Gordon Fee on the Holy Spirit

With all the discussion going on about the Holy Spirit these days (HERE for example), I was surprised that no one had yet mentioned Gordon Fee’s book, God’s Empowering Presence: The Holy Spirit in the Letters of Paul, not the least because he devotes an entire chapter to one of the issues most discussed – whether it is the Holy Spirit or a holy spirit. For that reason, I decided that it would probably be helpful to provide a summary of the chapter 2, “Preliminary Observations on Usage.” I’m not going to reproduce all of the references or the Greek discussed. This is from a book, you can go pick it up yourself and read it – this is summary of pages 14-24.

I am also aware that Fee does not answer all the questions being asked out there, but nonetheless, its a very interesting discussion.

The Holy Spirit or A Holy Spirit?

Some of suggested that when Paul’s πνεῦμα usage lacks the article it refers to a spirit, something with divine influence, but not the Spirit of God – more like “a spirit from God.” So lets take a look at the numbers:

A while back, Fee did a study of the use of the article with porper names in working on studying John’s style for text critical matters. The application of a similar study to πνεῦμα is also very revealing:

πνεῦμα in the nominative:

The word occurs 17 times – 15 articular. Interestingly, the two anarthrous occurrences are those that are most clearly references to the Holy Spirit – Romans 8.9 &  Ephesians 4.4.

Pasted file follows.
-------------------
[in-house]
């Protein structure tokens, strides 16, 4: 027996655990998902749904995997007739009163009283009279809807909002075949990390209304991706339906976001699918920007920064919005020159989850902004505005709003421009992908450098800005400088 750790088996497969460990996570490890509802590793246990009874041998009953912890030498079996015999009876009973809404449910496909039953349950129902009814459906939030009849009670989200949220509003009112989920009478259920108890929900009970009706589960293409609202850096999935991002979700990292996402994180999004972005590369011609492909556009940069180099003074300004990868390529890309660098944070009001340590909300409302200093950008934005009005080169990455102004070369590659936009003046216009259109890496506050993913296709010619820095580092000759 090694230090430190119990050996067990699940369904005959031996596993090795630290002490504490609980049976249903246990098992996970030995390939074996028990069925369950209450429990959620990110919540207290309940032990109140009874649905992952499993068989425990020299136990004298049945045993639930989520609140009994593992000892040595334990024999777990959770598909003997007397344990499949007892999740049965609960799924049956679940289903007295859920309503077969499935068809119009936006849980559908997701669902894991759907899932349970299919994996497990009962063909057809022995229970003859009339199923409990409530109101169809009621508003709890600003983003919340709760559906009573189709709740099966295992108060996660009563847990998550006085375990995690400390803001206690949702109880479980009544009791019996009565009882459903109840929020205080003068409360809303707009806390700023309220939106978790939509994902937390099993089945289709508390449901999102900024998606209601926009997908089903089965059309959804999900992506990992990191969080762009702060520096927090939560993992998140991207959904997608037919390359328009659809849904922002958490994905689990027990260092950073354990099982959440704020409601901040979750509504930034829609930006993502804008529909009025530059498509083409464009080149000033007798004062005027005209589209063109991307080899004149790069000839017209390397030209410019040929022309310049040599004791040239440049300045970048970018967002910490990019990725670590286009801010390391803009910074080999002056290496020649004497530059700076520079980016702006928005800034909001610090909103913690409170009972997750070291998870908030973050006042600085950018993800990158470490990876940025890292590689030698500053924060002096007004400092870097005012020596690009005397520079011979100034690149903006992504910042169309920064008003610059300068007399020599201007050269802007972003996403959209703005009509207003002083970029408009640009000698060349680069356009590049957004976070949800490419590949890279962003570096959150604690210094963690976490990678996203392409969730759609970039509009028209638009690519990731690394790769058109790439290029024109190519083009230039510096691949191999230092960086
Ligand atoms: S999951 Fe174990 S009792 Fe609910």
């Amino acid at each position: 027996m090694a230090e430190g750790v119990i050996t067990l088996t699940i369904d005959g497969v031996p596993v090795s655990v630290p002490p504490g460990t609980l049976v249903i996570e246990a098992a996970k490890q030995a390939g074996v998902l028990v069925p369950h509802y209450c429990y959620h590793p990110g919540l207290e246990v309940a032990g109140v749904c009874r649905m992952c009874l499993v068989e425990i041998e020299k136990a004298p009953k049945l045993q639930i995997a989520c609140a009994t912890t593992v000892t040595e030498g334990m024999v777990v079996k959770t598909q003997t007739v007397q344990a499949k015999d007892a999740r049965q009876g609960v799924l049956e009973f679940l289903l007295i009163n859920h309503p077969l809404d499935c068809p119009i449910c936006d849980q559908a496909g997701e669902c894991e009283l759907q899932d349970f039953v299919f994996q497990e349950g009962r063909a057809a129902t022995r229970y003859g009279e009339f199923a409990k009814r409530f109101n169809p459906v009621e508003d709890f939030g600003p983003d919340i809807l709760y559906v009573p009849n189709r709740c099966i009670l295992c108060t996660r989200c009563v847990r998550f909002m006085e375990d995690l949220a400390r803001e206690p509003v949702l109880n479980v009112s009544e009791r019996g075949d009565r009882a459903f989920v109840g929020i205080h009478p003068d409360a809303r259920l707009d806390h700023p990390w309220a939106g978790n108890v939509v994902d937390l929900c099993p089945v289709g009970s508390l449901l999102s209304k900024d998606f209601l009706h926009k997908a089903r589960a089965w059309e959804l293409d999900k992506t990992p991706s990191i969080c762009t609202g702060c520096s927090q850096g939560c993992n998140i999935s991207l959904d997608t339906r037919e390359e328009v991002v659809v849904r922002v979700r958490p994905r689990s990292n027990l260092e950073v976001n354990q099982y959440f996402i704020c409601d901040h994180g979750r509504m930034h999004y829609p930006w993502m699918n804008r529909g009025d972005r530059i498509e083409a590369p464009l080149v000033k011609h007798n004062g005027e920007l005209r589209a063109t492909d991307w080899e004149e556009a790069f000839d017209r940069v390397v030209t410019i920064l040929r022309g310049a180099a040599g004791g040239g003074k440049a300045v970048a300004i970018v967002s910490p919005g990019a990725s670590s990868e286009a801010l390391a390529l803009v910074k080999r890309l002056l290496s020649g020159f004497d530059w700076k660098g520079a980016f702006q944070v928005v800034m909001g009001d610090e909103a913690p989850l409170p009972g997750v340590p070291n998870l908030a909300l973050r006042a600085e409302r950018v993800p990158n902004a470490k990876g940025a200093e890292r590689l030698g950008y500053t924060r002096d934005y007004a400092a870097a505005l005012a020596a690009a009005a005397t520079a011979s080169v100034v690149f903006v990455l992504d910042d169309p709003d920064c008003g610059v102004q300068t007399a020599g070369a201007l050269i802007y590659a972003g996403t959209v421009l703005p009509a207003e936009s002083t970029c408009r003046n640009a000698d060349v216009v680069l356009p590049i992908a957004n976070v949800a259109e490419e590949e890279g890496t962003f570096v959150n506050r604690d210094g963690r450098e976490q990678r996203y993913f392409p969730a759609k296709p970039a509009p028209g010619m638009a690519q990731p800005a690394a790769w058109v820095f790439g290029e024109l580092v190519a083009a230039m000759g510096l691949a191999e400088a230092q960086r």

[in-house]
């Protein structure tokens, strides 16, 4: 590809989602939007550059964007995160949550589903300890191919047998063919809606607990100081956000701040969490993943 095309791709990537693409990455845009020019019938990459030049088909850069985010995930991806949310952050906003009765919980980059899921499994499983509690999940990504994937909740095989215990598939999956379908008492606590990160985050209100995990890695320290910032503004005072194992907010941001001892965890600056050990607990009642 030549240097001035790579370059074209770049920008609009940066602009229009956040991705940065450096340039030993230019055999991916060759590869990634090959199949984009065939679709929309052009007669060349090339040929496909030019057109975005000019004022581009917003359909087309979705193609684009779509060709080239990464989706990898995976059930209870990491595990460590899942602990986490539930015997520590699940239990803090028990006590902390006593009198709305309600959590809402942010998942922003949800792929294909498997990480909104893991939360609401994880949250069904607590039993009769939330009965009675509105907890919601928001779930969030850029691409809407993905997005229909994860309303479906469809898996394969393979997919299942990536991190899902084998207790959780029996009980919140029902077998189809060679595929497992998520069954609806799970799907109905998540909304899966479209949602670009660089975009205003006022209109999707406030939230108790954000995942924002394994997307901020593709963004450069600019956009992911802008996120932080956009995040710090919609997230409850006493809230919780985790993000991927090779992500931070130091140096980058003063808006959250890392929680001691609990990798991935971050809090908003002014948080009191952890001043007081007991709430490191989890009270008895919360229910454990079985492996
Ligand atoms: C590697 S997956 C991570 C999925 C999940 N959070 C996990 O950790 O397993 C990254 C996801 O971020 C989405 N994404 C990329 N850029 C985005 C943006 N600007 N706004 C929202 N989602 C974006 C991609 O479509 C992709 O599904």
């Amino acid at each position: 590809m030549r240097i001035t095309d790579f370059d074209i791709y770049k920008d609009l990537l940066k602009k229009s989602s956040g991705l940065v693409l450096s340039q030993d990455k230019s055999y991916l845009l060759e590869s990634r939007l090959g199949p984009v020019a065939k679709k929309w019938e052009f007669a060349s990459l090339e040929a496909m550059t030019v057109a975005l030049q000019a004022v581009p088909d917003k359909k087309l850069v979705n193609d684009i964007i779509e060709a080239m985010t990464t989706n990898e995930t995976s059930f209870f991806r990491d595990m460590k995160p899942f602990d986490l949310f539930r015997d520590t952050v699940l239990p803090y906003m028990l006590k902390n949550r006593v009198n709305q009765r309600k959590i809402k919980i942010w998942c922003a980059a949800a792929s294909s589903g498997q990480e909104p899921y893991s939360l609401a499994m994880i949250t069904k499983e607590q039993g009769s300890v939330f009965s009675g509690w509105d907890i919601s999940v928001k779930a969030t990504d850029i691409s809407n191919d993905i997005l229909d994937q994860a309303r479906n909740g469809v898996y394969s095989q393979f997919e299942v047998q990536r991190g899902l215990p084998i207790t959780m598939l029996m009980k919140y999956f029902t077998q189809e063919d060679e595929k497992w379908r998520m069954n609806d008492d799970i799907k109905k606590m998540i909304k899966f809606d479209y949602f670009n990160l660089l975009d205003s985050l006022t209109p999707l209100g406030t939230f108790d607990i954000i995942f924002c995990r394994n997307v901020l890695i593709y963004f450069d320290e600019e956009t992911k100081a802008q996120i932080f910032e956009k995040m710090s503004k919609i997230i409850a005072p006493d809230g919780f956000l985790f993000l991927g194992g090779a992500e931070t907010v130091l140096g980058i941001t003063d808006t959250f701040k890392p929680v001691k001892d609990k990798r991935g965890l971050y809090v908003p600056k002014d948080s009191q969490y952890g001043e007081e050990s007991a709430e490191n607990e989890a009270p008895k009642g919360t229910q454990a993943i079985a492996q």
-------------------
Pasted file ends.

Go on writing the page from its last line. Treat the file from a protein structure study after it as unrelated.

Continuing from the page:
πνεῦμα in the genitive:

Ignoring prepositional phrase for a moment, πνεῦμα occurs 30 times in the genitive, 28 of those times refer to the Holy Spirit and 18 are articular. The numbers suggest and preference for articular usage, for one. But also, those which are not articular can be easily explained based on other Greek conventions – for example, Paul tends to make either both genitive articular or neither genitives articular (cf. Romans 15.19, or 2 Corinthians 13.13 or Philippians 2.1).

When πνεῦμα occurs in the prepositional phrase we find the same thing. There are 13. Nine of them refer to the Holy Spirit and of them six are articular. “Of the 3 anarthrous instances which refer to the Holy Spirit, two (Rom 5.5; 2 Tim 1.14) are qualified by the additino of “Holy” and a substantival participle, thus making them references to the Holy Spirit; the other (2 Thes 2.2) is an indirect reference (= through a prophetic utterance that comes from the Spirit). Again, articular usage, prevails, and anarthrous usage has other explanation” (20-21).

πνεῦμα in the accusative:

The accusative is similar in usage to the genitive. But we should note that consistently there are good expanations available regarding why Paul did not use the article with the anarthrous instances in every case here. Sometimes its a modifier, sometimes formulaic usage, and a number of other reasons, which you can go read for yourselves.

πνεῦμα in the dative:

This is where most of the difficulties lie – especially since with the dative we have the issue of phrases like ἐν πνεύματι. Here the numbers are flipped. There are 37 instances of the Holy Spirit being directly or indirectly in view (I’m not sure what Fee means by indirectly). 32 of them are anarthrous with only 5 being articular.

What can see say about usage? Paul obviously prefer not to use the article with the formulaic, “ἐν πνεύματι” or even the “πνεύματι.” Instead of explaining why there is no article, now we’re looking at why there is one. In 1 Corinthians 6.11, Paul uses the article in order to maintain a balance pair in phrases. The two in 1 Corinthians 12.9 are, “in a context where it is being argued that the ‘one and the same Spirit’ is responsible for the diversity of gifts; the context calls for this repetition” (23). This is also the case in 12.18. In Ephesians 1.13, the article appears as a result of emphasis – observe the same usage in the accusative later in 4.30.